In recent years, the U.S.-Mexico drug war has been discussed as part of policy debates on subjects ranging from prison and sentencing reform to immigration law and border control. In Mexico, the war has become increasingly violent, resulting in more than 27,000 “disappeared” in less than a decade.
There are complex and contentious debates to be had about causes and solutions, but one fact is incontrovertible: the Mexican drug trade is driven by demand from the U.S. It is likely that some students in your school are contributing to that demand.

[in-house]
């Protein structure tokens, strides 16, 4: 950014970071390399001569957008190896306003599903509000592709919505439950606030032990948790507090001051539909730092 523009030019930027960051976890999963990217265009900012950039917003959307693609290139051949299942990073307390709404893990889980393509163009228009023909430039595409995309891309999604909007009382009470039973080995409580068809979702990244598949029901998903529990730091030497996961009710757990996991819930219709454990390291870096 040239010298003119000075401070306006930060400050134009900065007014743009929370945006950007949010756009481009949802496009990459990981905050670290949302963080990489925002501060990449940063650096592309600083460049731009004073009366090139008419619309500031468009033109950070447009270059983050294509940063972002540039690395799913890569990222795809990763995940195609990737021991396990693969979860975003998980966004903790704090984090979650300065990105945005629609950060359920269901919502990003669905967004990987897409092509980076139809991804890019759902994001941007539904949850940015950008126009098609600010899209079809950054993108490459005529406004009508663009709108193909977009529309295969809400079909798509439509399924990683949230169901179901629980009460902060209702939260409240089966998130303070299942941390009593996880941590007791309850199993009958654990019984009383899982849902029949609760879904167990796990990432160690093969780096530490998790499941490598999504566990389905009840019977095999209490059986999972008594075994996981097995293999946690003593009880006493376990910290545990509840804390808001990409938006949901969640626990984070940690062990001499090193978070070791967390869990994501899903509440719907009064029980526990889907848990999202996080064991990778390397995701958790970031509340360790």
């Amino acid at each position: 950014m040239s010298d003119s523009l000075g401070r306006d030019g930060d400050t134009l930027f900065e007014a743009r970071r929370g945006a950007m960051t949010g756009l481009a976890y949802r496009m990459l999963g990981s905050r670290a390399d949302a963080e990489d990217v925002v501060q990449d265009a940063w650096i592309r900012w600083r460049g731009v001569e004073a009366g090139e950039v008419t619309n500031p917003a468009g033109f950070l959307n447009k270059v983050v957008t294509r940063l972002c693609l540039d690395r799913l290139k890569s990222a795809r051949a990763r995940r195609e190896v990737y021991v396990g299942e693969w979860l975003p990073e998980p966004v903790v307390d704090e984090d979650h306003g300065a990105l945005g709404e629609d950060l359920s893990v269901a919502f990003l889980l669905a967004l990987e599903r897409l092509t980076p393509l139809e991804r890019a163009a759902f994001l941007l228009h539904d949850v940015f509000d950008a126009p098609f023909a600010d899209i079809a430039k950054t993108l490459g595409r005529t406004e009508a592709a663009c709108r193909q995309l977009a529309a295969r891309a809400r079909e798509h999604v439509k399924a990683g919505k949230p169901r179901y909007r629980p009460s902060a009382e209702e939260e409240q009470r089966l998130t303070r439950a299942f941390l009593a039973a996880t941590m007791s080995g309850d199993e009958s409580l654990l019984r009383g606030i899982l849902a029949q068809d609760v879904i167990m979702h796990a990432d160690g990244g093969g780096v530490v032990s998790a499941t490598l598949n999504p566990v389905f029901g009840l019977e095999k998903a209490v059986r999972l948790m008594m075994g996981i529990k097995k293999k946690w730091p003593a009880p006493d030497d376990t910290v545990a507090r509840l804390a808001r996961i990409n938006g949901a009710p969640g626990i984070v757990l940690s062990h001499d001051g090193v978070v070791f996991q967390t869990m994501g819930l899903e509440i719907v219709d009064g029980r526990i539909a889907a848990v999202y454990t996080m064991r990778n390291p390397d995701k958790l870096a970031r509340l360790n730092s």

Typical drug abuse prevention efforts focus on personal harm, i.e., the negative consequences for the user. This lesson has students experiment with a different tactic: creating compassion for the “disappeared” and their families. Using clips from Kingdom of Shadows, a documentary about the drug trade and Mexican families searching for their “disappeared” loved ones, students will conduct research to determine whether prompting subjects to think about the real-life impact of the drug trade on innocent victims increases the likelihood that they will resist using illegal drugs.
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